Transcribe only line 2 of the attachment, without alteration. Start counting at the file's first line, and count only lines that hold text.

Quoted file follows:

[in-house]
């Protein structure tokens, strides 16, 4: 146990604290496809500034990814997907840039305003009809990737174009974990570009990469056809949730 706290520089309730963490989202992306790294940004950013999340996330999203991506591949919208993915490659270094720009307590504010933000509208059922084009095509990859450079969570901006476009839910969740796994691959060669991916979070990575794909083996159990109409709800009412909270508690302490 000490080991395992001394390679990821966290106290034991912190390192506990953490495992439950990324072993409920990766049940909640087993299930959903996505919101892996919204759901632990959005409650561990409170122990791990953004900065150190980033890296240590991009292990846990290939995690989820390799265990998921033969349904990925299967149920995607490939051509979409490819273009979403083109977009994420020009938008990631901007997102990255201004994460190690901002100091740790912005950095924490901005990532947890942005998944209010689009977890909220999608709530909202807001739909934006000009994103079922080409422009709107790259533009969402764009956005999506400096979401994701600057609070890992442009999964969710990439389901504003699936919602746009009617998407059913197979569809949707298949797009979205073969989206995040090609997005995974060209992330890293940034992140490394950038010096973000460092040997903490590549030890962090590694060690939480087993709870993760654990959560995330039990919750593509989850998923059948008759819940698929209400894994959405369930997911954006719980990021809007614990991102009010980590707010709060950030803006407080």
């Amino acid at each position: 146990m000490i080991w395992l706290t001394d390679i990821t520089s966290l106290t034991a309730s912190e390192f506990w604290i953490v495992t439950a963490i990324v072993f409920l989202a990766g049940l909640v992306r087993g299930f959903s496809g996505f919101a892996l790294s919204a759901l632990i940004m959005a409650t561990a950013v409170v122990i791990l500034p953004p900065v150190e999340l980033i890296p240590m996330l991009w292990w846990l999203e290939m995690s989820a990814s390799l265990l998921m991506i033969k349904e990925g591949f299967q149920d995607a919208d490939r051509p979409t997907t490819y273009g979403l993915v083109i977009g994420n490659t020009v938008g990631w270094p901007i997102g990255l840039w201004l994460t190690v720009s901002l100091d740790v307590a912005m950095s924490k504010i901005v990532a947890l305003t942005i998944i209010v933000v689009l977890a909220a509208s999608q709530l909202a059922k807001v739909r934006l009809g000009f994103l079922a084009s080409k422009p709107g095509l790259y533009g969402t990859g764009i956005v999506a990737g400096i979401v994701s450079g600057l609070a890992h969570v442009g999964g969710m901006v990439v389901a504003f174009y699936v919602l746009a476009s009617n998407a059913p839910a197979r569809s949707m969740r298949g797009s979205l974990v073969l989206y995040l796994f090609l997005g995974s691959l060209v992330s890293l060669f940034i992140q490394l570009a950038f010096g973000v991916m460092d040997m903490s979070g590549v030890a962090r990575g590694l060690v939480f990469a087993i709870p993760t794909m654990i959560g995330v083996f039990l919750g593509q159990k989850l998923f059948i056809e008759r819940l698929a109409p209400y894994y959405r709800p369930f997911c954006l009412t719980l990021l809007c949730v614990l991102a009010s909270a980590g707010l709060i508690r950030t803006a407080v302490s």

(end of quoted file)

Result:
């Protein structure tokens, strides 16, 4: 146990604290496809500034990814997907840039305003009809990737174009974990570009990469056809949730 706290520089309730963490989202992306790294940004950013999340996330999203991506591949919208993915490659270094720009307590504010933000509208059922084009095509990859450079969570901006476009839910969740796994691959060669991916979070990575794909083996159990109409709800009412909270508690302490 000490080991395992001394390679990821966290106290034991912190390192506990953490495992439950990324072993409920990766049940909640087993299930959903996505919101892996919204759901632990959005409650561990409170122990791990953004900065150190980033890296240590991009292990846990290939995690989820390799265990998921033969349904990925299967149920995607490939051509979409490819273009979403083109977009994420020009938008990631901007997102990255201004994460190690901002100091740790912005950095924490901005990532947890942005998944209010689009977890909220999608709530909202807001739909934006000009994103079922080409422009709107790259533009969402764009956005999506400096979401994701600057609070890992442009999964969710990439389901504003699936919602746009009617998407059913197979569809949707298949797009979205073969989206995040090609997005995974060209992330890293940034992140490394950038010096973000460092040997903490590549030890962090590694060690939480087993709870993760654990959560995330039990919750593509989850998923059948008759819940698929209400894994959405369930997911954006719980990021809007614990991102009010980590707010709060950030803006407080």